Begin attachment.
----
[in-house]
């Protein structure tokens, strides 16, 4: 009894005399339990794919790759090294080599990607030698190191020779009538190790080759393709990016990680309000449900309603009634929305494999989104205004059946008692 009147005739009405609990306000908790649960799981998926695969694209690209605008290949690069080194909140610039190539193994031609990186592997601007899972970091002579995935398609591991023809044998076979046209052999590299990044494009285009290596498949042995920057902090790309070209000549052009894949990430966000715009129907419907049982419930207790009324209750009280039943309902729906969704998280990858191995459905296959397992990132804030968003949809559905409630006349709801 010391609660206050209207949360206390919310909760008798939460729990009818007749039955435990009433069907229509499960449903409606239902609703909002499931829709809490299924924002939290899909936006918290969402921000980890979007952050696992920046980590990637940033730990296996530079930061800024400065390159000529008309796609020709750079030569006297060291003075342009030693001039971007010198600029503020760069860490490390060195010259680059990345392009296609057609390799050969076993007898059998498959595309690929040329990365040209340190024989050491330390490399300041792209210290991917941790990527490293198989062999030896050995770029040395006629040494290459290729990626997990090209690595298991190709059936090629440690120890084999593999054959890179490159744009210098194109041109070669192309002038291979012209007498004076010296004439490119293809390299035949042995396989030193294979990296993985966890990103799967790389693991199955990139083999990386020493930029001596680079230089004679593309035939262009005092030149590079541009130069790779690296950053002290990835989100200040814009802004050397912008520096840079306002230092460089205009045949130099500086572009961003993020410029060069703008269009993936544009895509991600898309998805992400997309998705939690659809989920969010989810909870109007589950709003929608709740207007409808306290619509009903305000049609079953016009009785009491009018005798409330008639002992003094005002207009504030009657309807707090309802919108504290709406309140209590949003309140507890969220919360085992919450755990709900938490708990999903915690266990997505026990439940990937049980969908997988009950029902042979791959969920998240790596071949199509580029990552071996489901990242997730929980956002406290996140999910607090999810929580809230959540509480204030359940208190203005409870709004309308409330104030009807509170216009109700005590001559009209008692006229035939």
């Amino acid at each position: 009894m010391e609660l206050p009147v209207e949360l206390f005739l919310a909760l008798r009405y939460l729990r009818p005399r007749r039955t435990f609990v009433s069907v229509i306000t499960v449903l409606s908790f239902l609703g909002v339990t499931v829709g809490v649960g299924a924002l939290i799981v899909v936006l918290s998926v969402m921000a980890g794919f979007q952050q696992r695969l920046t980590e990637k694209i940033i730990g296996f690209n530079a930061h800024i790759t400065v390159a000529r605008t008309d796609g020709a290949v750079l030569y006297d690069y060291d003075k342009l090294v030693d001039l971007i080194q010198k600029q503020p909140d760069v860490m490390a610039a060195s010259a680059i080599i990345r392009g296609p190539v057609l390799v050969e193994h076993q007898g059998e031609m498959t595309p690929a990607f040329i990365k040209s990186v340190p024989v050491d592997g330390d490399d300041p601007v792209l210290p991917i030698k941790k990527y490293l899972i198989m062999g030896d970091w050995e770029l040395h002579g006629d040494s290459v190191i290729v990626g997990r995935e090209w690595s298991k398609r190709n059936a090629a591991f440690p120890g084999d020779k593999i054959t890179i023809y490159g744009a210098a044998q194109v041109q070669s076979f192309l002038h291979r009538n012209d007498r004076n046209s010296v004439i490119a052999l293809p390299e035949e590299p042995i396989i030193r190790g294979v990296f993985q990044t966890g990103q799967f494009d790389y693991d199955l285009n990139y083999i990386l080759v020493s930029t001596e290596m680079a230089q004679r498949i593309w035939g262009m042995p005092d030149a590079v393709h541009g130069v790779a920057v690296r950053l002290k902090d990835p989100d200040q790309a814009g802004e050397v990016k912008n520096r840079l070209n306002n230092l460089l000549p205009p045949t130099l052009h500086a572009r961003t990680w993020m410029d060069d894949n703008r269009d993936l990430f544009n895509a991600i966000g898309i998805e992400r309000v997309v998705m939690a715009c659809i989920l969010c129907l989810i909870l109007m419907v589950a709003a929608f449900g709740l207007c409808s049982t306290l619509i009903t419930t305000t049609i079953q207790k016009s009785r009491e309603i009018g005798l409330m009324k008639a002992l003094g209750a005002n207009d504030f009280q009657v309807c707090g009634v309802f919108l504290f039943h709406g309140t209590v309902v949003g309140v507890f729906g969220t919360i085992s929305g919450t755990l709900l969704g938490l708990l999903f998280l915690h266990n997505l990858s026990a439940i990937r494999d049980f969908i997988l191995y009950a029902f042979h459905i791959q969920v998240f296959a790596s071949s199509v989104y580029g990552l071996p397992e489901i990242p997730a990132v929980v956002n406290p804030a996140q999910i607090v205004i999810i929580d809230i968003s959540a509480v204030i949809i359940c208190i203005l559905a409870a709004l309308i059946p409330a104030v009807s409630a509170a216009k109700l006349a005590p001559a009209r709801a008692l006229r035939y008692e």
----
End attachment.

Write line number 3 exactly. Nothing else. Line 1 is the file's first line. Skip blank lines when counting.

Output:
């Amino acid at each position: 009894m010391e609660l206050p009147v209207e949360l206390f005739l919310a909760l008798r009405y939460l729990r009818p005399r007749r039955t435990f609990v009433s069907v229509i306000t499960v449903l409606s908790f239902l609703g909002v339990t499931v829709g809490v649960g299924a924002l939290i799981v899909v936006l918290s998926v969402m921000a980890g794919f979007q952050q696992r695969l920046t980590e990637k694209i940033i730990g296996f690209n530079a930061h800024i790759t400065v390159a000529r605008t008309d796609g020709a290949v750079l030569y006297d690069y060291d003075k342009l090294v030693d001039l971007i080194q010198k600029q503020p909140d760069v860490m490390a610039a060195s010259a680059i080599i990345r392009g296609p190539v057609l390799v050969e193994h076993q007898g059998e031609m498959t595309p690929a990607f040329i990365k040209s990186v340190p024989v050491d592997g330390d490399d300041p601007v792209l210290p991917i030698k941790k990527y490293l899972i198989m062999g030896d970091w050995e770029l040395h002579g006629d040494s290459v190191i290729v990626g997990r995935e090209w690595s298991k398609r190709n059936a090629a591991f440690p120890g084999d020779k593999i054959t890179i023809y490159g744009a210098a044998q194109v041109q070669s076979f192309l002038h291979r009538n012209d007498r004076n046209s010296v004439i490119a052999l293809p390299e035949e590299p042995i396989i030193r190790g294979v990296f993985q990044t966890g990103q799967f494009d790389y693991d199955l285009n990139y083999i990386l080759v020493s930029t001596e290596m680079a230089q004679r498949i593309w035939g262009m042995p005092d030149a590079v393709h541009g130069v790779a920057v690296r950053l002290k902090d990835p989100d200040q790309a814009g802004e050397v990016k912008n520096r840079l070209n306002n230092l460089l000549p205009p045949t130099l052009h500086a572009r961003t990680w993020m410029d060069d894949n703008r269009d993936l990430f544009n895509a991600i966000g898309i998805e992400r309000v997309v998705m939690a715009c659809i989920l969010c129907l989810i909870l109007m419907v589950a709003a929608f449900g709740l207007c409808s049982t306290l619509i009903t419930t305000t049609i079953q207790k016009s009785r009491e309603i009018g005798l409330m009324k008639a002992l003094g209750a005002n207009d504030f009280q009657v309807c707090g009634v309802f919108l504290f039943h709406g309140t209590v309902v949003g309140v507890f729906g969220t919360i085992s929305g919450t755990l709900l969704g938490l708990l999903f998280l915690h266990n997505l990858s026990a439940i990937r494999d049980f969908i997988l191995y009950a029902f042979h459905i791959q969920v998240f296959a790596s071949s199509v989104y580029g990552l071996p397992e489901i990242p997730a990132v929980v956002n406290p804030a996140q999910i607090v205004i999810i929580d809230i968003s959540a509480v204030i949809i359940c208190i203005l559905a409870a709004l309308i059946p409330a104030v009807s409630a509170a216009k109700l006349a005590p001559a009209r709801a008692l006229r035939y008692e």